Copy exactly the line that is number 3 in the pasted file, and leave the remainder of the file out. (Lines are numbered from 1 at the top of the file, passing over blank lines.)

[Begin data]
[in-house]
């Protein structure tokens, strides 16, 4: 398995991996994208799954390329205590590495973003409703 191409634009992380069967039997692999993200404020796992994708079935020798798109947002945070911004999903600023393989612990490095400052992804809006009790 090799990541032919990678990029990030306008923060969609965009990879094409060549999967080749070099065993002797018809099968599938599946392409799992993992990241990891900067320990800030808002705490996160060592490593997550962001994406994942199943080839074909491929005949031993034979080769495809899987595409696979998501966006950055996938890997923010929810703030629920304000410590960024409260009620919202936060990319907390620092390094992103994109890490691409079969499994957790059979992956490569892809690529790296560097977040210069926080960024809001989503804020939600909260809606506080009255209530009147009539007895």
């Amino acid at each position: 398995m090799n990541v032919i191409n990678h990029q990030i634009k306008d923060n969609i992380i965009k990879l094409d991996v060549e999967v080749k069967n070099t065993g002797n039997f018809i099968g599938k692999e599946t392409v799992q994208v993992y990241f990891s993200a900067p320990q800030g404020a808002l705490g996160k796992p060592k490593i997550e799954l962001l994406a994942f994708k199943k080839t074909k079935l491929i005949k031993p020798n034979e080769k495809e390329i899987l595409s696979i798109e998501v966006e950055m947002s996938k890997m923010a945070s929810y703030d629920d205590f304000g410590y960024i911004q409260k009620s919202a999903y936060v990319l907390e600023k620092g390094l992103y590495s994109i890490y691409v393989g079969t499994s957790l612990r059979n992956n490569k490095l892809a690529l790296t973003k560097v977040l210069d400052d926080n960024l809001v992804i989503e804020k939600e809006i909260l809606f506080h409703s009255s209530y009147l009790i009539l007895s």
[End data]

């Amino acid at each position: 398995m090799n990541v032919i191409n990678h990029q990030i634009k306008d923060n969609i992380i965009k990879l094409d991996v060549e999967v080749k069967n070099t065993g002797n039997f018809i099968g599938k692999e599946t392409v799992q994208v993992y990241f990891s993200a900067p320990q800030g404020a808002l705490g996160k796992p060592k490593i997550e799954l962001l994406a994942f994708k199943k080839t074909k079935l491929i005949k031993p020798n034979e080769k495809e390329i899987l595409s696979i798109e998501v966006e950055m947002s996938k890997m923010a945070s929810y703030d629920d205590f304000g410590y960024i911004q409260k009620s919202a999903y936060v990319l907390e600023k620092g390094l992103y590495s994109i890490y691409v393989g079969t499994s957790l612990r059979n992956n490569k490095l892809a690529l790296t973003k560097v977040l210069d400052d926080n960024l809001v992804i989503e804020k939600e809006i909260l809606f506080h409703s009255s209530y009147l009790i009539l007895s």